aminations made a inontji apart,
examinations cannot be made through
the clothing nor can they be carried
out in two or three minutes. If the
lungs are found to be free from tuber
cusosis every effort should be made to
keep them so.
right living, good food and plenty ot
fresh air."
Such
This can be done by

ffltf
j A
igned
ery
j be
INTKRURKAN TIME TABLE
BOISE VALLEY TRACTION COMPANY
Leave Boise for Nampa and Caldwell, via Meridian:
■6:30, 8:00, 10:00, 12:00, A M
2:00, 4: 00, 5:00, 6:00.
♦To Nampa Only.
at
j
i work
i the
1
i to
30th.
0 P 11.
Cars Pass Meridian for Boise:—
6:59, 7:45, 9:12. 11:12 A. M.
1:12, 3:12, '5:12.
12. 7:12.'9:12, 11:12 P. M.
Cars Pass Meridian for Nampa and f'aldwell
7:OS, 8:35. 19:33 A ».
5, 2:33, 4:
♦To Nampa Only.
j
!
j will
i
|
year
and arrives at McDermott at
11.35 P M.
: 33. 10
12
McDermott Stub Leaves Onwiler for McDermott : —
7:52 am, 10:31 am, 5:32 pm,
8:05 am, 10:44 am, and 5:45 pm.
in
in
and
j by
out
! and
I
j od
.H
said
by
ity
ed
in
in
:
Leave McDermott for Onwiler:—
8:05 am, 10:55 am, 5:.'
11:08 am. and 6:08 pm.
um and arrive at Onwiler at 8:18 am
Subject to Change Without Notice..
t
Most Valuable Aids
In Preventing Spanish Influenza
FI »RMA LDEH YDE CANDLES
K-H, DISINFECTANT
LYSOL
CHLORIDE OF LIME
SYNOL SOAP
CARBOLIC ACID
FORMALDEHYDE
FOR SALE BY
The Turner Pharmacy
MERIDIAN, IDAHO.
And Don't You Forget It!
All Kinds of
School Supplies
Tablets, Pens, Ink, at AH Prices.
J. C. MCINTOSH
k]
Post Office, Meridian.
:
to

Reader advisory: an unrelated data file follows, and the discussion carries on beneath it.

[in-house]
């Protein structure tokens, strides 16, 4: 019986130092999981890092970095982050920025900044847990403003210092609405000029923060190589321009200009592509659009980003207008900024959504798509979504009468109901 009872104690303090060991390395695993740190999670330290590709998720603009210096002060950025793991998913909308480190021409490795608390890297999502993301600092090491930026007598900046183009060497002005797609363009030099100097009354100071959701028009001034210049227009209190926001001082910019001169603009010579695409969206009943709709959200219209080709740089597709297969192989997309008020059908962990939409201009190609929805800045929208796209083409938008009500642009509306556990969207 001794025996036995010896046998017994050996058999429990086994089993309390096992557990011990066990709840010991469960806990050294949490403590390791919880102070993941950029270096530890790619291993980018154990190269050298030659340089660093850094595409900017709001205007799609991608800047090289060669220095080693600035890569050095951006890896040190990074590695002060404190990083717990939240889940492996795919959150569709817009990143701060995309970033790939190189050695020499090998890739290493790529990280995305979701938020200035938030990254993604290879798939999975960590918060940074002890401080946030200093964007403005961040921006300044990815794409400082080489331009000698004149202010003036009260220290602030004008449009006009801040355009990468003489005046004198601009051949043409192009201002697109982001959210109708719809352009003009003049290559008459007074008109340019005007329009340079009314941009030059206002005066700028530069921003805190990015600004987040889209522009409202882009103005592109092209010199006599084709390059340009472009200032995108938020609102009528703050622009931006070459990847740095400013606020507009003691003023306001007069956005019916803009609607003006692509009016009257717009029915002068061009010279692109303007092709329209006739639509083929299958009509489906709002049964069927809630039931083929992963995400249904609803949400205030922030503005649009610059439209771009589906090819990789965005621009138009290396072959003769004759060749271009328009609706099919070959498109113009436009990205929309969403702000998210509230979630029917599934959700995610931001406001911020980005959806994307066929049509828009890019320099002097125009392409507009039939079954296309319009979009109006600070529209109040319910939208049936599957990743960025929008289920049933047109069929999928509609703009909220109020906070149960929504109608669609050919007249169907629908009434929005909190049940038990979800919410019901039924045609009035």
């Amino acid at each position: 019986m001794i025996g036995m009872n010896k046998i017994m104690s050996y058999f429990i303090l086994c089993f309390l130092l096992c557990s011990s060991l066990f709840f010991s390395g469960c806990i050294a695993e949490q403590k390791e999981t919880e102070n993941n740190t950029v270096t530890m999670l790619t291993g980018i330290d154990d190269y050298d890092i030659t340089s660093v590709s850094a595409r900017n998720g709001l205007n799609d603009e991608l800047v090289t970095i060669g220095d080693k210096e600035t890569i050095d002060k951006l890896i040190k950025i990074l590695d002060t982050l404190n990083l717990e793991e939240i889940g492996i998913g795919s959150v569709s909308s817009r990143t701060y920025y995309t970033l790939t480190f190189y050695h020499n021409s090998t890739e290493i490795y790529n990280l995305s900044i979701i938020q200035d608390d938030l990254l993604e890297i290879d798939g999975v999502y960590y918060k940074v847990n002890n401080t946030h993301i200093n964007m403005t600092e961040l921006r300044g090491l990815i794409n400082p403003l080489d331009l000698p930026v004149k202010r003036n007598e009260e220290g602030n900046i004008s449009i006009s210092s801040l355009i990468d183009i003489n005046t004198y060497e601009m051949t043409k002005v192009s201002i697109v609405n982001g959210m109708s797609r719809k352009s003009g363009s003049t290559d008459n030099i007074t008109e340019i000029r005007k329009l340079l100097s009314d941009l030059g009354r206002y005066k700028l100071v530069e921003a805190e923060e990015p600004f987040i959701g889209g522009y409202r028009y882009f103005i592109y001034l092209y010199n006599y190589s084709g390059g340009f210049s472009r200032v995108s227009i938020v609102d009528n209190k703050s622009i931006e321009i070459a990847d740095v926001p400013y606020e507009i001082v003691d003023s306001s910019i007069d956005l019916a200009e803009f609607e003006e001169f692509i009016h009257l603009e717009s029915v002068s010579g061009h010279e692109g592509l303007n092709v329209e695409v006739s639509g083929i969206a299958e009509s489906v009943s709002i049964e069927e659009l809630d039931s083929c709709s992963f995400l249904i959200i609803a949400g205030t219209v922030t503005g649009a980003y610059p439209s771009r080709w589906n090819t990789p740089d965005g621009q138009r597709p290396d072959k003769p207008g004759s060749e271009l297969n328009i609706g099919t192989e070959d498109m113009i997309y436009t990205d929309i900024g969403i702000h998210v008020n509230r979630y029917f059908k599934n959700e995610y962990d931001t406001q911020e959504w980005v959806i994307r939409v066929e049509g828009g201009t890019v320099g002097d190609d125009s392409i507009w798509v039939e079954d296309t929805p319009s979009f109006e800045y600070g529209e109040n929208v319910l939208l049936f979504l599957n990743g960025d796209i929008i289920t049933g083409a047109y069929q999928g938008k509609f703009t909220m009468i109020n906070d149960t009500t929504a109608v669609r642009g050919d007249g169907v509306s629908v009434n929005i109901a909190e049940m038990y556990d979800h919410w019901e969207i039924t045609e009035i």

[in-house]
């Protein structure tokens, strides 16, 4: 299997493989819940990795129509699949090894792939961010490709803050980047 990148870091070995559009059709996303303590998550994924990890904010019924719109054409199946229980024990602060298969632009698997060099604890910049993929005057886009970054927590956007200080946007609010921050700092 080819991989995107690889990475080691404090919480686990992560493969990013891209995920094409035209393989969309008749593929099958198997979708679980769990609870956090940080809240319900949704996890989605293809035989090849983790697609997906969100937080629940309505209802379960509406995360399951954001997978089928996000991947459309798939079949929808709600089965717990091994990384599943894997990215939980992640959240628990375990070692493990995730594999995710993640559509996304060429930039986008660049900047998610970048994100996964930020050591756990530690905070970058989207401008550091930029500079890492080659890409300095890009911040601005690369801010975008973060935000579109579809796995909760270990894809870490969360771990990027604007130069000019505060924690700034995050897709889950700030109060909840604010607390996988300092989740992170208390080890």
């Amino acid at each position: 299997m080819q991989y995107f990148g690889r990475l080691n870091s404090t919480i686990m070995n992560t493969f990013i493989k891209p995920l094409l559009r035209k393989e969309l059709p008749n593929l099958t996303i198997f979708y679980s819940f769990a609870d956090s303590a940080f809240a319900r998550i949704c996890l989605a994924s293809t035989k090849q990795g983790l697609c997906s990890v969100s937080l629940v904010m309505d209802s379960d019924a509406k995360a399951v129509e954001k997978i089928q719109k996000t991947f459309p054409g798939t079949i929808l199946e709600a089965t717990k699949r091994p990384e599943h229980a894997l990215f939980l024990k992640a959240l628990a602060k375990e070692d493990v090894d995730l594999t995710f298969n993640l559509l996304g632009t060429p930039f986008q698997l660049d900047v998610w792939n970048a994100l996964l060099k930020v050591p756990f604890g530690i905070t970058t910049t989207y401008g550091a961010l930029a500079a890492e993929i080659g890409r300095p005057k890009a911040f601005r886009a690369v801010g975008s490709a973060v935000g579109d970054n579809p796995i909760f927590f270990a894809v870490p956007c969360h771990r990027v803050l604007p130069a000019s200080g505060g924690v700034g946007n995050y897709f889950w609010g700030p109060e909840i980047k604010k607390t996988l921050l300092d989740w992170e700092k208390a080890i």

ing
!
i
I
|
'
j
'
; of
1
t
i
CHARLES F. ARZT 4 CO.
C E M EX T
i
Concrete Construction
-o
Flour Mills Concrete
\\ »rehouse* Concrete
Elevators Concrete
ami Millwright Work.
Silos Concrete
Foundations Concrete
\\ alks Concrete
Chimneys Concrete
CONSTRUCTION OFFICE AT
MERIDIAN, IDAHO.
!
«
GLOBE OPTICAL c0.
«
s
*
»
)
J



^
*
U*W4 MAIN ST- BOISE IDAHO.
OLDEST AND LARGEST OPTI
CAL HOI SE IN BOISE. WK HAVE
ALL THE LATEST INSTRUMENTS
FOR MAKING SCIENTIFIC EXAM
INATIONS OF THE EYE AND ALSO
I


-
LENS GRINDING
THIS IX
«
A COMPLETE
PLANT AND FACTORY.
SURES YOU PROMIT AND ACOUR
EYERY PAIR OF
e

»
ATE SERVICE.
GLASSES GUARANTEED TO FIT.
I
« :
t
J I

DR. P. A. SIMMONS, Mgr. DR. GEO. W.WILLIS, Secv.
/V
There's a
Salesman from
Virginia ^
rr
j
0
A
:
This is Real
salesman.
Gravely. That smail chew
satisfies, and the longer
you chew it the better it
tastes.That's why it doesn't
cost anything extra to
chew this class of tobacco.'*
who was chewing and
swapping jfarns with the
men on the Post Office
corner. "Have a chew.''
says he to Jake. Jake
doesn't think he's chew
ing unless his cheek bulges
out like he had the mum
'Call thof a chew?"
snorts. "Sure!" says the
j
i
C
It f«u fmrtkar-1 kit 'j **.» WM«
tlu tni taut cf IUr lau V laéacs» wttà
m< aura Ml,
PEYTON BRAND
Real Gravely Chewing Plug
each piece packed in 3 pouch
jo 3-204 McCarty Bldg., Rhone «43.
T. S. RISSER
YV. H. TVER
— Yttonur\ at Law —
OFFICE IN YATES tic tLDCvÇ
BOISE, IDAHO,
General Law Practice
A ten week 8 vocational coarse des
igned to train young men for cream
ery and ice cream factory work will
be offered at the University of Idaho
December
at Moscow commencing
The student's time will be
divided between practical laboratory
work in the University cream srv and
the class room. This is a splendid
chance- for some Meridian young man
to get into a business tnat is not over
crowded.
30th.
If you wish some home reading for
hese long winter evenings the Times
will furnish The Popular Monthly,
Home Life, The Household, the Gen
tlewoman and the Times all for one
year for $2.05. You must call, soon,
however.
NOTICE OF SHERIFF'S SALE
in the District Court of the Third
Judicial District of the State of Idaho
in and for Ada county.
H. L. Streeter, plaintiff, vs William
Hufton, Ed Straus. C. E. Nicholson,
and Ada County, a municipal corpor
ation, defendants.
by virtue of an order or sale issued
out of aud under the seal of the
above entitled court, on a judgment